I had a last minute panic on the morning I was supposed to be received into the church. I wondered if I was going to be called Bridget during the ceremony and was worried that afterwards I might feel as if some stranger called Bridget had been received into the church instead of me. Seasoned Catholics will probably see this worry as being as naïve as Paddington Bear’s misapprehensions about the human world. In defence, I’ll only say that the first confirmation I attended was my own.
I told Fr. K that I would be much more comfortable if he used my middle name as I was sure that there must be a saint associated with that, although I had no idea who. He said that that would be fine.

After my confirmation, I did actually bother to do some research on google and found out that my middle name is associated with a medieval saint who did things, such as deliberately putting herself in danger, which seem totally incomprehensible to me although they probably made sense to people at the time. I felt no connection at all with this lady, but it probably served me right for not making any effort to choose someone.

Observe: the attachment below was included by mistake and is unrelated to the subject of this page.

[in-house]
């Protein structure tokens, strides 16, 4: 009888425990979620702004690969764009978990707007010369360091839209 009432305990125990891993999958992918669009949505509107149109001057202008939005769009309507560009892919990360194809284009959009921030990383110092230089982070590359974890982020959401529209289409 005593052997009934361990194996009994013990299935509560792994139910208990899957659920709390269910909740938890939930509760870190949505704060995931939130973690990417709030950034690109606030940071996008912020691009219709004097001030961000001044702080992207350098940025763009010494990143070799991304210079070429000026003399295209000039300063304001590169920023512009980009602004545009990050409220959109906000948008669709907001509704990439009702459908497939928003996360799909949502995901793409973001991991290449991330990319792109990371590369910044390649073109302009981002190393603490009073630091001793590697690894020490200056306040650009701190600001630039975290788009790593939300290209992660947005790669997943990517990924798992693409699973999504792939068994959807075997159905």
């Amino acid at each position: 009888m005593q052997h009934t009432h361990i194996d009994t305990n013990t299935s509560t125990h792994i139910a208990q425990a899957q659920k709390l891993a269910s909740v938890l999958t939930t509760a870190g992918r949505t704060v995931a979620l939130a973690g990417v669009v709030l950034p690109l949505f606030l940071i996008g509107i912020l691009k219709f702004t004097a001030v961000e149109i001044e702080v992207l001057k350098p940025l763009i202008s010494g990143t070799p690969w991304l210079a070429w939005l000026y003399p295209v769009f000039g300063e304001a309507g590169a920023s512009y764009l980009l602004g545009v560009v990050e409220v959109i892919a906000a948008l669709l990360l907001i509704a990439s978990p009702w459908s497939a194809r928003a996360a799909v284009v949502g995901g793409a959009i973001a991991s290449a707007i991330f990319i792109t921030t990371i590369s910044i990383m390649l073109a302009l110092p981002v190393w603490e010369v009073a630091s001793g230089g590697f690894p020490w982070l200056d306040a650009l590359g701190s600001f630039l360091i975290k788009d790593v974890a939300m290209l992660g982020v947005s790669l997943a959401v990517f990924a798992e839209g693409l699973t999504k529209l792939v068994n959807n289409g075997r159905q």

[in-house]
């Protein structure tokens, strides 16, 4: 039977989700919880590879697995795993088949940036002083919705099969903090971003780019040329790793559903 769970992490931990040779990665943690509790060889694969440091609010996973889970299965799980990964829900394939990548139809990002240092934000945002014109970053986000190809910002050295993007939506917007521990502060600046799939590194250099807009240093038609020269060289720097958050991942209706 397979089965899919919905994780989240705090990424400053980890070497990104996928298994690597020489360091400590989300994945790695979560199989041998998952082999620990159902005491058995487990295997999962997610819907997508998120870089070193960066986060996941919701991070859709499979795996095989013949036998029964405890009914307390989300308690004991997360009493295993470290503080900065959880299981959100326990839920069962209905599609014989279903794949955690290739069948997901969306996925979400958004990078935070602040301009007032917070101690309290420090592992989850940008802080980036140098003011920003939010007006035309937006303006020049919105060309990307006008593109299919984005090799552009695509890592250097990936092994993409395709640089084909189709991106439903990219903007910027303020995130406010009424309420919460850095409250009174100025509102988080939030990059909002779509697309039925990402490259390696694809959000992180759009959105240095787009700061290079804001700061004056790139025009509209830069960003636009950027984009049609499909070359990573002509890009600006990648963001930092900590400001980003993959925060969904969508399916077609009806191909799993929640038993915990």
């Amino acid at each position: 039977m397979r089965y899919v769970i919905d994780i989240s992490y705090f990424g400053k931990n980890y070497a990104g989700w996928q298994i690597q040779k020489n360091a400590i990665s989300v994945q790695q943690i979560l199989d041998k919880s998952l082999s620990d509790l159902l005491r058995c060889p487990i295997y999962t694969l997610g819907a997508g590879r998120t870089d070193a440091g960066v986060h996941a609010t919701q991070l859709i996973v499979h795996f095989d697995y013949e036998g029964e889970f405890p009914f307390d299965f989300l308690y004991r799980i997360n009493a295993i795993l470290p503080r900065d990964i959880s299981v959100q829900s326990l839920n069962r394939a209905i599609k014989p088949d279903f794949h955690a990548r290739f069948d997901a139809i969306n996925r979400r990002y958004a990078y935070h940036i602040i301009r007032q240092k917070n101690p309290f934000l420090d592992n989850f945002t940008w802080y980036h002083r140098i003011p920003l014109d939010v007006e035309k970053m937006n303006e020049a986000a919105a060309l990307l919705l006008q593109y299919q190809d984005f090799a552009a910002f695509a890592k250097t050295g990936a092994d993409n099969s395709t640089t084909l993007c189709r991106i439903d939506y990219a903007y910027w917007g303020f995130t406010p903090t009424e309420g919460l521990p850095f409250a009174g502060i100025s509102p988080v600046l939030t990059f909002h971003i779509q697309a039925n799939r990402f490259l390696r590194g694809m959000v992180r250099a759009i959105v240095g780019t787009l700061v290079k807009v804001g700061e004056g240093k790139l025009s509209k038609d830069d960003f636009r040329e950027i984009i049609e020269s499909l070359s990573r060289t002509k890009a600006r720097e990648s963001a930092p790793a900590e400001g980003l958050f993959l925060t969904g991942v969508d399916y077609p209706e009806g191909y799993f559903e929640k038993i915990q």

I thought that was the end of the business. It wasn’t very satisfactory, but I had ticked the required box. However, it wasn’t the end of the story. Very recently I visited a church in which there is a shrine to St. John Ogilvie. He is the only Scottish Catholic martyr from the post-Reformation period. I was brought up in a family who had great respect for the Protestant martyrs, and as I walked past St. John Ogilvie’s statue, I thought about the many Scottish Protestants who lost their lives at the start of the Reformation.

It was safe to say that I had mixed feelings about St John Ogilvie, not least because life-size statues in churches take a bit of getting used to if you are brought up in the reformed tradition. As I sat in the church, I hoped that St John Ogilvie and the Protestant martyrs were shaking hands in heaven in a spirit of reconciliation.
When I got home, I looked up St. John Ogilvie on the internet and read that he, like me, was a convert from Calvinism. This completely changed the way I thought about him. Here was a saint who was relevant, and who could understand where I had come from and what I was going through as a recent Catholic convert. I also read that he concealed his Rosary beads during his trial and torture and that, at the last possible moment, he flung them into the crowd gathered to watch his execution.
Later that day I received an unexpected gift in the post. It was a book on praying the Rosary. I felt as if I, another Protestant convert almost 400 years later, had put out my hand and caught St. John Ogilvie’s Rosary beads.